The Ultimate List of SQL Server DateTime Functions

A while back I happened upon this post by Pinal Dave, the self proclaimed SQL Authority. It is quite possibly the best list of SQL Server datetime functions ever created.

How much would you pay for such a list? One hundred dollars? One thousand dollars? Eight million dollars?! You probably would, but you are about to get it for free. You know, because I like you so much.

----Today
SELECT GETDATE()
----Yesterday
SELECT DATEADD(d,-1,GETDATE())
----First Day of Current Week
SELECT DATEADD(wk,DATEDIFF(wk,0,GETDATE()),0)
----Last Day of Current Week
SELECT DATEADD(wk,DATEDIFF(wk,0,GETDATE()),6)
----First Day of Last Week
SELECT DATEADD(wk,DATEDIFF(wk,7,GETDATE()),0)
----Last Day of Last Week
SELECT DATEADD(wk,DATEDIFF(wk,7,GETDATE()),6)
----First Day of Current Month
SELECT DATEADD(mm,DATEDIFF(mm,0,GETDATE()),0)
----Last Day of Current Month
SELECT DATEADD(ms,- 3,DATEADD(mm,0,DATEADD(mm,DATEDIFF(mm,0,GETDATE())+1,0)))
----First Day of Last Month
SELECT DATEADD(mm,-1,DATEADD(mm,DATEDIFF(mm,0,GETDATE()),0))
----Last Day of Last Month
SELECT DATEADD(ms,-3,DATEADD(mm,0,DATEADD(mm,DATEDIFF(mm,0,GETDATE()),0)))
----First Day Of Current Quarter
SELECT Dateadd(qq, Datediff(qq,0,GetDate()), 0)
----Last Day Of Current Quarter
SELECT Dateadd(ms,-3,Dateadd(qq, Datediff(qq,0,GetDate())+1, 0))
----First Day Of Prior Quarter
SELECT Dateadd(qq, Datediff(qq,0,GetDate())-1, 0)
----Last Day Of Prior Quarter
SELECT Dateadd(ms,-3,Dateadd(qq, Datediff(qq,0,GetDate()), 0))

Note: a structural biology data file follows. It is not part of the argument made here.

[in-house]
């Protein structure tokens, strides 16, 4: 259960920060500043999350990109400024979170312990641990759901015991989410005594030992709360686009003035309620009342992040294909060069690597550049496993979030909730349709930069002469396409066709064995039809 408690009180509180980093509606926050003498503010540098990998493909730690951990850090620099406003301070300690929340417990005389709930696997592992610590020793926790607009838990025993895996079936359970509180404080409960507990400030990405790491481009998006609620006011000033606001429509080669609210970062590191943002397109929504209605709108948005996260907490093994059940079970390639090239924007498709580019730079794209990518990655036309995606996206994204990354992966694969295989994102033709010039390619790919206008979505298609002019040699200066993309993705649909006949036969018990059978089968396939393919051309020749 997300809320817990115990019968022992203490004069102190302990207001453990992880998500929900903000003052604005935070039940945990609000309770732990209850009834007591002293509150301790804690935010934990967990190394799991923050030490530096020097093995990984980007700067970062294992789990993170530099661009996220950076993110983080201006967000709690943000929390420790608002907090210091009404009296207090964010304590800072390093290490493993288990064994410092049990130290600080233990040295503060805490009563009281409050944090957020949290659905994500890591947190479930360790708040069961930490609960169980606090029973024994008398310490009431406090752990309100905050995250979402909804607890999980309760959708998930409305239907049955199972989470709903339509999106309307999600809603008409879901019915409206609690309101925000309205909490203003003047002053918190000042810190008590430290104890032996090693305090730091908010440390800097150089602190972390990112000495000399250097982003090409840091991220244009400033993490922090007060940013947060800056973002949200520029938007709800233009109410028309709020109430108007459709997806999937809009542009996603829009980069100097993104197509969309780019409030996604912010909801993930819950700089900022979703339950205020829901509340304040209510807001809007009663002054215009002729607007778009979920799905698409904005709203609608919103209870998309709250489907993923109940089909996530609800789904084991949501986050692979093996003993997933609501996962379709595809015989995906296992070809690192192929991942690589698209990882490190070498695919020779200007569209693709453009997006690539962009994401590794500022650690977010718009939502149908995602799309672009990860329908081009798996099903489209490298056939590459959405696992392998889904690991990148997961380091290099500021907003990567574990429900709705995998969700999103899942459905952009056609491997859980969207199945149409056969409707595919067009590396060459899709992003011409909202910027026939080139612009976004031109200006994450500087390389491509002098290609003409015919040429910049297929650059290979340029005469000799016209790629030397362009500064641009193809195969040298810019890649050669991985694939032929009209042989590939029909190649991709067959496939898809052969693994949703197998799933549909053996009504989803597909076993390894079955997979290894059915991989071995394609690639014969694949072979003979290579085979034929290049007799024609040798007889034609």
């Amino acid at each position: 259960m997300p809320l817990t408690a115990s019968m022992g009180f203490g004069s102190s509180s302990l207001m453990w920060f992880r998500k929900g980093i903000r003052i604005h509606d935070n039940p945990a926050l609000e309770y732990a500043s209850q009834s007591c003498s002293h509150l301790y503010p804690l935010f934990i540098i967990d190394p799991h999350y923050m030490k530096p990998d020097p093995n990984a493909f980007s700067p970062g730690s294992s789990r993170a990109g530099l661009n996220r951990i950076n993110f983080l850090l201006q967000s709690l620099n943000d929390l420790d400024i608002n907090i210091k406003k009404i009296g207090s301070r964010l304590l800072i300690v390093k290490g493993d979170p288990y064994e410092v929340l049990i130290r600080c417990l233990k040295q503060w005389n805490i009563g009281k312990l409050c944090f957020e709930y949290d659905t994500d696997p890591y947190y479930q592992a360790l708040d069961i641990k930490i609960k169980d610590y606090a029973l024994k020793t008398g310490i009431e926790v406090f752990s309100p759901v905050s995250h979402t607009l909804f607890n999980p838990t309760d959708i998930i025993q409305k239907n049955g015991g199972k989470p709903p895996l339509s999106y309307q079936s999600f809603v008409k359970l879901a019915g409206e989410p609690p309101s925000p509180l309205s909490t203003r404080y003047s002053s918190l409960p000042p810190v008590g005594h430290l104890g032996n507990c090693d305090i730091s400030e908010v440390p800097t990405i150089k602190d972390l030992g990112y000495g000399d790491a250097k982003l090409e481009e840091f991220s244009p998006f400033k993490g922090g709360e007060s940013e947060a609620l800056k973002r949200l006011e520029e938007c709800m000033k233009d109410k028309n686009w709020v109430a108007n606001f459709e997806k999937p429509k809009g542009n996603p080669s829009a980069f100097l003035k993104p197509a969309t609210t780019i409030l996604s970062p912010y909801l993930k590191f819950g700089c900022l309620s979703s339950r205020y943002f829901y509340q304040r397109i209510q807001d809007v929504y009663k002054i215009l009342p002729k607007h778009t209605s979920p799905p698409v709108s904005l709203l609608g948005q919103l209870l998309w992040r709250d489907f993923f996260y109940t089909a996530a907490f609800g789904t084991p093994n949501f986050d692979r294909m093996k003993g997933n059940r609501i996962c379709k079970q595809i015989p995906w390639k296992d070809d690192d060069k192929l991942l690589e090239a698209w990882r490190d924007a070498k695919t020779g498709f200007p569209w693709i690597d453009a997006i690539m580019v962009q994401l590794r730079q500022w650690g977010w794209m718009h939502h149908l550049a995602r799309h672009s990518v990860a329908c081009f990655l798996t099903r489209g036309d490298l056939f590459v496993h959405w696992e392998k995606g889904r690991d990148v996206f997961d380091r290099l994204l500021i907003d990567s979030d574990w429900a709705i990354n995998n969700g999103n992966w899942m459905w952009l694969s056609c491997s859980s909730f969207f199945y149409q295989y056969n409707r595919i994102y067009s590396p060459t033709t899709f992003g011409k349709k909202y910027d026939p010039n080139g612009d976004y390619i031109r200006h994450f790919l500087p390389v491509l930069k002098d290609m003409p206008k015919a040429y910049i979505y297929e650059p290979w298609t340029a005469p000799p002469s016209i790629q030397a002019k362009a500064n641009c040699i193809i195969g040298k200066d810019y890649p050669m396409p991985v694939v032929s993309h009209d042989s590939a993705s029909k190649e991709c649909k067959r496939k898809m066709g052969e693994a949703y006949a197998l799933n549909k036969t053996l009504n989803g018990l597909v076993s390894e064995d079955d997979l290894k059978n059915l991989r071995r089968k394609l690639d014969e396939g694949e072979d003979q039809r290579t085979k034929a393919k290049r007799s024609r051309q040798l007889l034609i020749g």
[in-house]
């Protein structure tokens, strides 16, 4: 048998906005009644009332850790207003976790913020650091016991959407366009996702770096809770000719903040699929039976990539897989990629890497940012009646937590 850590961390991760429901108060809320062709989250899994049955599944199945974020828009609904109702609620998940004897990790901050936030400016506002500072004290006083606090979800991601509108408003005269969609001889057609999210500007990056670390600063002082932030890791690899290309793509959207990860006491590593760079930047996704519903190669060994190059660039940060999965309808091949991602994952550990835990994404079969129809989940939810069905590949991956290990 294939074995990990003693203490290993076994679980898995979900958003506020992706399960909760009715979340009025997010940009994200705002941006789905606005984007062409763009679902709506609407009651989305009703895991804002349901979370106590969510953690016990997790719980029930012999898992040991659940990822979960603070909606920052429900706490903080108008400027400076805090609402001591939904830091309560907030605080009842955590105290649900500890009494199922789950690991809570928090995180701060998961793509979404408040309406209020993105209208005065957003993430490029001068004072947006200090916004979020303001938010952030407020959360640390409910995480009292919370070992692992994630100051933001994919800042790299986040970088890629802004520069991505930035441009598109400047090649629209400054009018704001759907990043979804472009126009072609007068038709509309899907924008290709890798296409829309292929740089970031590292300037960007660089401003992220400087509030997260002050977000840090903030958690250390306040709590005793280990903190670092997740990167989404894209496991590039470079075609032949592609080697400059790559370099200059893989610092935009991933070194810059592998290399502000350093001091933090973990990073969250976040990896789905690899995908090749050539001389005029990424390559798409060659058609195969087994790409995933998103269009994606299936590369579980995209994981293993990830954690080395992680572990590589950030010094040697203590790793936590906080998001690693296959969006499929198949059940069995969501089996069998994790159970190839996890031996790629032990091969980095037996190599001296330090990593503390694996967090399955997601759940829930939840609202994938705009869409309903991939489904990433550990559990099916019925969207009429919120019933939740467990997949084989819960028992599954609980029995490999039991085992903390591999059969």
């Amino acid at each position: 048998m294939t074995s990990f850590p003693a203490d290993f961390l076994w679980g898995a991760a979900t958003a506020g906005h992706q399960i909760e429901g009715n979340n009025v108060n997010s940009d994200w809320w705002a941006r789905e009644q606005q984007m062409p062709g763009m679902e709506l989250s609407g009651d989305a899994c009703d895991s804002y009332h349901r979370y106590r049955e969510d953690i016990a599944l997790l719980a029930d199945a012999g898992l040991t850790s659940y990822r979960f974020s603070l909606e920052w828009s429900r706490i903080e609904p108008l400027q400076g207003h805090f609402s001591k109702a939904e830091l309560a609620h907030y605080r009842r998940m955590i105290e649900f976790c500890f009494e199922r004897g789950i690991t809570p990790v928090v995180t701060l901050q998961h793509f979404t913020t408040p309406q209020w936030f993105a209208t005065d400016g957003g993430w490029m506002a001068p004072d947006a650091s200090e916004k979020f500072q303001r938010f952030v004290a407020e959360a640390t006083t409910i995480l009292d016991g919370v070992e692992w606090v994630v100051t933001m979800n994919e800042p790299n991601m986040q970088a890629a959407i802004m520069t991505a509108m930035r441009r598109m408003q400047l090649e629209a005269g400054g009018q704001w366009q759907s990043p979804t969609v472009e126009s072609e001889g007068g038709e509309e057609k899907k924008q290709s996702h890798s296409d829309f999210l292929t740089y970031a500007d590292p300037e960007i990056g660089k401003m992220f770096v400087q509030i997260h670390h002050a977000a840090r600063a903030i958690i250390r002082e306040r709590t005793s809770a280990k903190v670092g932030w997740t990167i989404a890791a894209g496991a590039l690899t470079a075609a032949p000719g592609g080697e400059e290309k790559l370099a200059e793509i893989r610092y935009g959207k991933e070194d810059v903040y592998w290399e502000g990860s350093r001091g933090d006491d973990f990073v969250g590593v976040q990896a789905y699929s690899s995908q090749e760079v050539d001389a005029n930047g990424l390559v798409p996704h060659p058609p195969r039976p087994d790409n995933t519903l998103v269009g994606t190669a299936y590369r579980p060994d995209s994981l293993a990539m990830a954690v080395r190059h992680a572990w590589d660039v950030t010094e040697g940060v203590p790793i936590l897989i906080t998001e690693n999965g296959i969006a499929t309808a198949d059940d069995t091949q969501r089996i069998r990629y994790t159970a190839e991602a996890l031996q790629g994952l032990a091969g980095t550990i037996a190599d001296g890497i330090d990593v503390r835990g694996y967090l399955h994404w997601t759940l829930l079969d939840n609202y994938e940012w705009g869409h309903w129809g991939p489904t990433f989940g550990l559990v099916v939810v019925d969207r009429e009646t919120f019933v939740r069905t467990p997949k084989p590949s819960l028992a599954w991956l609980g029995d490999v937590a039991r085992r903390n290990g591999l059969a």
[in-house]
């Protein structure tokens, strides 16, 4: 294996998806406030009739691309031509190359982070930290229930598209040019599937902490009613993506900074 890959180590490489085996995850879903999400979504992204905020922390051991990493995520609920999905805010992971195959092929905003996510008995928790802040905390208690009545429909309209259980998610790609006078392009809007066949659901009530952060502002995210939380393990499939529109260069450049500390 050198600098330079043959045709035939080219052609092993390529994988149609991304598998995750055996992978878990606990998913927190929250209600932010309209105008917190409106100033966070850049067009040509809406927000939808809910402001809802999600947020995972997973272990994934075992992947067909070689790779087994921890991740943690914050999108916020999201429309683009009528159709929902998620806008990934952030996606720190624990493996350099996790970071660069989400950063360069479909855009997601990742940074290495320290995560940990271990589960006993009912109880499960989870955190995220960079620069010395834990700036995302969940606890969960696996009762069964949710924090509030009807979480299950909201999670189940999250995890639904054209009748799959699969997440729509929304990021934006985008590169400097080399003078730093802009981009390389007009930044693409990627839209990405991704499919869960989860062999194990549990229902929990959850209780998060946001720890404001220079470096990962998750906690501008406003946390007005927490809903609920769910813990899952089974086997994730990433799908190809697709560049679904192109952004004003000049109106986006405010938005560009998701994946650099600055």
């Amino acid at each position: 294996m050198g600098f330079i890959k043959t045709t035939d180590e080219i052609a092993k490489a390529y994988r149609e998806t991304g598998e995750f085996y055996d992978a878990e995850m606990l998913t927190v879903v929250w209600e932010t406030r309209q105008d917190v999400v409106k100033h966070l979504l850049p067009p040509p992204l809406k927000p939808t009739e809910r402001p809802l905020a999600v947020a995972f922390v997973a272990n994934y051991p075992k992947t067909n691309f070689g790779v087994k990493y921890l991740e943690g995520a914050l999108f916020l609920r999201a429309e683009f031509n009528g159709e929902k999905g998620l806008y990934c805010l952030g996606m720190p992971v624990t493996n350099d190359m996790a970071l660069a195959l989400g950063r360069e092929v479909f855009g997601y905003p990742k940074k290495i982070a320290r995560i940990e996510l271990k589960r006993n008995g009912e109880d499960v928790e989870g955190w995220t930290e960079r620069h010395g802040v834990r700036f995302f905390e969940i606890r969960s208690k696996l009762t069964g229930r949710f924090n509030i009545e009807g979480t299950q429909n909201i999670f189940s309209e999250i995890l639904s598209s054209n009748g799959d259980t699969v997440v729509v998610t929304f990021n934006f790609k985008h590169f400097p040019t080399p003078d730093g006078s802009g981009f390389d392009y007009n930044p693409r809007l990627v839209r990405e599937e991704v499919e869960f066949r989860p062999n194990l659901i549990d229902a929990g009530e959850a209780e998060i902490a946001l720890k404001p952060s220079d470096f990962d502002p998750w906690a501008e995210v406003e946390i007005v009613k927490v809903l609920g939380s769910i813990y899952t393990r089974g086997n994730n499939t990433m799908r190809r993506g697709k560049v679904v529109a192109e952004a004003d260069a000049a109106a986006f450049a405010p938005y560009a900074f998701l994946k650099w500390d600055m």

----First Day of Current Year
SELECT DATEADD(yy,DATEDIFF(yy,0,GETDATE()),0)
----Last Day of Current Year
SELECT DATEADD(ms,-3,DATEADD(yy,0,DATEADD(yy,DATEDIFF(yy,0,GETDATE())+1,0)))
----First Day of Last Year
SELECT DATEADD(yy,-1,DATEADD(yy,DATEDIFF(yy,0,GETDATE()),0))
----Last Day of Last Year
SELECT DATEADD(ms,-3,DATEADD(yy,0,DATEADD(yy,DATEDIFF(yy,0,GETDATE()),0)))

Now I’m sure you are all asking, “This is great and everything, but how can I use it?” Well, what sort of friend would I be if I didnt break it down a little for you?

Lets say you want to create a employee sales comission report and will be using SSRS to email that at the end of every month. You cant use a static date like ‘2013-03-01’ because obviously that wouldnt work come next month.

To solve that issue, your select statement for your dataset might go something like this:

SELECT employeeID, SUM(ordertotal)
FROM salestable
WHERE orderstatus = 'closed' AND orderdate >= (DATEADD(mm,DATEDIFF(mm,0,GETDATE()),0))
GROUP BY employeeID

See that? The Benster has you covered. For all you Top Guns out there, try using this Advanced Maneuver:

DECLARE @FirstofMonth AS smalldatetime;
SET @FirstofMonth = DATEADD(mm,DATEDIFF(mm,0,GETDATE()),0)

SELECT employeeID, SUM(ordertotal)
FROM salestable
WHERE orderstatus = 'closed' AND orderdate >= @FirstofMonth
GROUP BY employeeID

Good work, Iceman! We still on for vollyball later?

TOP GUN

Anywho, I hope this list and my mediocre examples find their way to others who might not have found it otherwise. Peace!

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